There are competing theories about how the pandemic got started. One is that it developed naturally in the wild and transferred from animal to human, as many other viruses have in the past. Another is that such a naturally originating virus was studied in a lab and accidentally infected someone. A third theory, most widely discounted by scientists, is that it was engineered in a lab and somehow leaked to humans.
For much of 2020, pursuing the lab leak theory was treated publicly as xenophobic, and, thanks in part to an open letter signed by 27 scientists and published in an influential medical journal in February 2020, scientifically unsound.
But in recent months, the classified intelligence emerged that three researchers at the Wuhan Institute of Virology who were conducting the kind of controversial research that some scientists now believe may have led to the pandemic had gotten sick in the autumn of 2019, before the outbreak was known to have begun, although there's no evidence they were infected with Covid-19.
Conservative attacks on Fauci have also intensified after media organizations released a trove of the doctor's emails.
In one email sent to Fauci in April 2020, an executive at EcoHealth Alliance thanked him for publicly stating that scientific evidence supports a natural origin for the coronavirus and not a lab release.
Fauci recently told CNN's John Berman the email was being misconstrued and called claims he had a cozy relationship with the people behind the Wuhan lab research "nonsense."
"I have always said, and will say today to you, John, that I still believe the most likely origin is from an animal species to a human, but I keep an absolutely open mind that if there may be other origins of that, there may be another reason, it could have been a lab leak," Fauci told Berman. "I believe if you look historically, what happens in the animal-human interface, that in fact the more likelihood is that you're dealing with a jump of species. But I keep an open mind all the time. And that's the reason why I have been public that we should continue to look for the origin.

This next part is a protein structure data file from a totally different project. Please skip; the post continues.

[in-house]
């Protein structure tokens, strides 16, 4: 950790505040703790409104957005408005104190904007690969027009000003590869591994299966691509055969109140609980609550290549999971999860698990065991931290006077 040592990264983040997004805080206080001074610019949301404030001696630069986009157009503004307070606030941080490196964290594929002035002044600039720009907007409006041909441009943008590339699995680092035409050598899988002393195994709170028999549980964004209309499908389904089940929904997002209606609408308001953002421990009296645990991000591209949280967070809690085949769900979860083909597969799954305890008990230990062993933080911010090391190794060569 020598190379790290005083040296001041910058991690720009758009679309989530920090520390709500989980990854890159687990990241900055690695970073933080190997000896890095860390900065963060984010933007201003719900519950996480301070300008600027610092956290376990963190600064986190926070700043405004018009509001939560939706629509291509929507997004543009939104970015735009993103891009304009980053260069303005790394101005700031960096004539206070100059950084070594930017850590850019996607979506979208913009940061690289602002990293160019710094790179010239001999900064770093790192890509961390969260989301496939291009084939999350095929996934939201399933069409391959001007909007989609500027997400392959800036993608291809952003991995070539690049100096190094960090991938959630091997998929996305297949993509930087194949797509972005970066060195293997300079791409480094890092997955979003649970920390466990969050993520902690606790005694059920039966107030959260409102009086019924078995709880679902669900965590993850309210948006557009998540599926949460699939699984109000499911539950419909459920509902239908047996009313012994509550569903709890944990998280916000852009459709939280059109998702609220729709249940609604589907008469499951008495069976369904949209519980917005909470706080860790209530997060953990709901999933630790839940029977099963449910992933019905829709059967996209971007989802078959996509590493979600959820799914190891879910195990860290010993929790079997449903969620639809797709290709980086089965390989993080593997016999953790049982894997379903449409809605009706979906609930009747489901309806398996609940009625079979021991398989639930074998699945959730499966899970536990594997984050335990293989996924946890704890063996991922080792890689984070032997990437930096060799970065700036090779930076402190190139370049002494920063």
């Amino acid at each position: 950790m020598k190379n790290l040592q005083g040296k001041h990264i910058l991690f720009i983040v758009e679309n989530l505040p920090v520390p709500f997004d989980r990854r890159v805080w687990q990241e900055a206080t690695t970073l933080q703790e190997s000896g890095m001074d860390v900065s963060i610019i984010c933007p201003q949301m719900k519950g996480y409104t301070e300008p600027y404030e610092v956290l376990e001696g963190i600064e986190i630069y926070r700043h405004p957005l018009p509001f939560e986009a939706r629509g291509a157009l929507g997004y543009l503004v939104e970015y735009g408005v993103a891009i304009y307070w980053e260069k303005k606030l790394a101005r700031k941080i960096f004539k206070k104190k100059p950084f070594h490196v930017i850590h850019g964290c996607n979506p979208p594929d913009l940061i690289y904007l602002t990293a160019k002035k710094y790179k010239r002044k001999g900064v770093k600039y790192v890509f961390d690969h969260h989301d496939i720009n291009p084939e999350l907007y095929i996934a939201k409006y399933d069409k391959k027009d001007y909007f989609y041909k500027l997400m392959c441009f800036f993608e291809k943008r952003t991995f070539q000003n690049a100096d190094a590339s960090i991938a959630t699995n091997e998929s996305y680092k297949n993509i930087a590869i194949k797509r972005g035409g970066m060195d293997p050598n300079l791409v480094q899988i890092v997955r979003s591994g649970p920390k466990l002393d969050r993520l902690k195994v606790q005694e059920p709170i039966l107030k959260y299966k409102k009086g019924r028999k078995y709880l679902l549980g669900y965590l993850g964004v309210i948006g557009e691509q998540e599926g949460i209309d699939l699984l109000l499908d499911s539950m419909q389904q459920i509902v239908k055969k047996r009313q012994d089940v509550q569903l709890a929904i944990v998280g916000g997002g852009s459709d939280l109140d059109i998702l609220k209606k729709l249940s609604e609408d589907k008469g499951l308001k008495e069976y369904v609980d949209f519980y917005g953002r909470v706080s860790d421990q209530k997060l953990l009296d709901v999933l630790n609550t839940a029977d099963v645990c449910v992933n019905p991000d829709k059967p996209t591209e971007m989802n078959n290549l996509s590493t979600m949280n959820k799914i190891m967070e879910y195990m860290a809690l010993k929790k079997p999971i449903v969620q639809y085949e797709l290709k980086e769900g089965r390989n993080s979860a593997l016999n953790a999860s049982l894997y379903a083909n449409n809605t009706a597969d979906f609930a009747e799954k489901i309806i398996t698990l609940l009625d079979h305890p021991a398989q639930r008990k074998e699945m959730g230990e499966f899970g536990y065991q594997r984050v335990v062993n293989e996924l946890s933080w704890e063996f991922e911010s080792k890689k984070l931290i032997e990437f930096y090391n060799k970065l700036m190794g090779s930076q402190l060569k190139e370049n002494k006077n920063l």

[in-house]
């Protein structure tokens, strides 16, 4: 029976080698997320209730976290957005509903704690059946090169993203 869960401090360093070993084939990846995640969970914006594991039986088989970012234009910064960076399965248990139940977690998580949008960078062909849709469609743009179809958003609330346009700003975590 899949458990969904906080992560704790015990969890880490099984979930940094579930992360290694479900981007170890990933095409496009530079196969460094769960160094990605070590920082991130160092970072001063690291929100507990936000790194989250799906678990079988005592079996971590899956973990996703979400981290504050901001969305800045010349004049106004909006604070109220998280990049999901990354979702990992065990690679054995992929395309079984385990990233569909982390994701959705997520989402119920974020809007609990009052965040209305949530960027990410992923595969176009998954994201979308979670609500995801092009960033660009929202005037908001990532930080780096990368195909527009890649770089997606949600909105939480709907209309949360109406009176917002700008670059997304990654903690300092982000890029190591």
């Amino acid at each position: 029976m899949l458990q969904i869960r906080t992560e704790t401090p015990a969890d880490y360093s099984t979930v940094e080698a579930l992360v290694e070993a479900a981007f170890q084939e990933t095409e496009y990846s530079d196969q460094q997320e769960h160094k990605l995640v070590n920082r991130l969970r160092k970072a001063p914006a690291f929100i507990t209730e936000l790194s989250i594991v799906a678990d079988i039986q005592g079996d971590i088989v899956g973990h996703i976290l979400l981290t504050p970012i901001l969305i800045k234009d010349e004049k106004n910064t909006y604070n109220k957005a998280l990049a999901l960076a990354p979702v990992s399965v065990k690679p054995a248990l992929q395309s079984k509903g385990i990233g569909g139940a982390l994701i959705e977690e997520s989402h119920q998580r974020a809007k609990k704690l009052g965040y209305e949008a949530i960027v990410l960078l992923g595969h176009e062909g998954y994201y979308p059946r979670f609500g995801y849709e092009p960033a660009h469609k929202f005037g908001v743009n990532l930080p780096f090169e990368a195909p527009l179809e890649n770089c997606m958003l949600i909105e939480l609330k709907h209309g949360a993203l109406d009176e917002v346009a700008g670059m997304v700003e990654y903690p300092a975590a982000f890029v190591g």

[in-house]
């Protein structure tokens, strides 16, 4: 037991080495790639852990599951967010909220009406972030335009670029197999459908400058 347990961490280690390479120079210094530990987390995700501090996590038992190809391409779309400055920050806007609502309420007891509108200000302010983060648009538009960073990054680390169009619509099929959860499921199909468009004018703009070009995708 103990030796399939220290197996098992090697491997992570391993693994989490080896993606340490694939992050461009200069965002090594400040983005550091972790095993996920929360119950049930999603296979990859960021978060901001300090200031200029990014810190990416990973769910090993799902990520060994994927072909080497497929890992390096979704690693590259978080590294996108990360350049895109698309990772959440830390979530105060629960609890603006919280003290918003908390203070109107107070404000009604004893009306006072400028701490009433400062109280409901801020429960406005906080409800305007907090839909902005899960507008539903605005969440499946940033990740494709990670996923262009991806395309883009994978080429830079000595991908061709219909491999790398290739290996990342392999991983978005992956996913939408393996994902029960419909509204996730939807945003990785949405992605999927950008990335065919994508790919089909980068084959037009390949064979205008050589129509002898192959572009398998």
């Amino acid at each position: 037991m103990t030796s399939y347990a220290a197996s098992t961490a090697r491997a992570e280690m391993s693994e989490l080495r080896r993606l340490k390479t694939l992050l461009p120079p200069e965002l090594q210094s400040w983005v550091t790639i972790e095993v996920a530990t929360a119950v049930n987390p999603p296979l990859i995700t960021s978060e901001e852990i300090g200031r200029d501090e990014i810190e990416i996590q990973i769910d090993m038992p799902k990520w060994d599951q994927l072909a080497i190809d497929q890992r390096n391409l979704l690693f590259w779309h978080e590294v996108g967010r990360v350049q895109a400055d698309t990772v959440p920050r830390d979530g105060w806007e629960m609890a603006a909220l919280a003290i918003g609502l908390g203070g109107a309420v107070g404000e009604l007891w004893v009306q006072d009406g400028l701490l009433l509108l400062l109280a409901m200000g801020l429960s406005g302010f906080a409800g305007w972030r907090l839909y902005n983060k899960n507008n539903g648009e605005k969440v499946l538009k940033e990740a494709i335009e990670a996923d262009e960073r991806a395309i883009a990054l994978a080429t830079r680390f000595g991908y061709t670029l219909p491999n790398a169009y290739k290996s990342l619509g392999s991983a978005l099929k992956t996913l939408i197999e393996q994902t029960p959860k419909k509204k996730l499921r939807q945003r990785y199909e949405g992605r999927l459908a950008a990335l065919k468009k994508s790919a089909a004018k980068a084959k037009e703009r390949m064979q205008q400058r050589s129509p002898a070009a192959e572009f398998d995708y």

"You can misconstrue it however you want -- that email was from a person to me saying 'thank you' for whatever it is he thought I said, and I said that I think the most likely origin is a jumping of species. I still do think it is, at the same time as I'm keeping an open mind that it might be a lab leak."
Nonetheless, Republicans are using the emails -- and controversy about how the pandemic began and whether US government grant money can be connected to it -- to fundraise and campaign against the Biden administration.
GOP Sen. Rand Paul of Kentucky has lashed out at Fauci, calling for his ouster.
"He's continuously and deliberately misleading the public at every turn. It's time to FIRE FAUCI," a Paul fundraising email read. "There are 2,000 emails proving Fauci chose his own ego over the facts."
Florida Sen. Marco Rubio recently penned a Fox News op-ed titled "If Biden Believes in Science, He Must Fire Fauci."
President Joe Biden was asked earlier this month if he still had confidence in Fauci.
"Yes, I am very confident in Dr. Fauci," Biden said.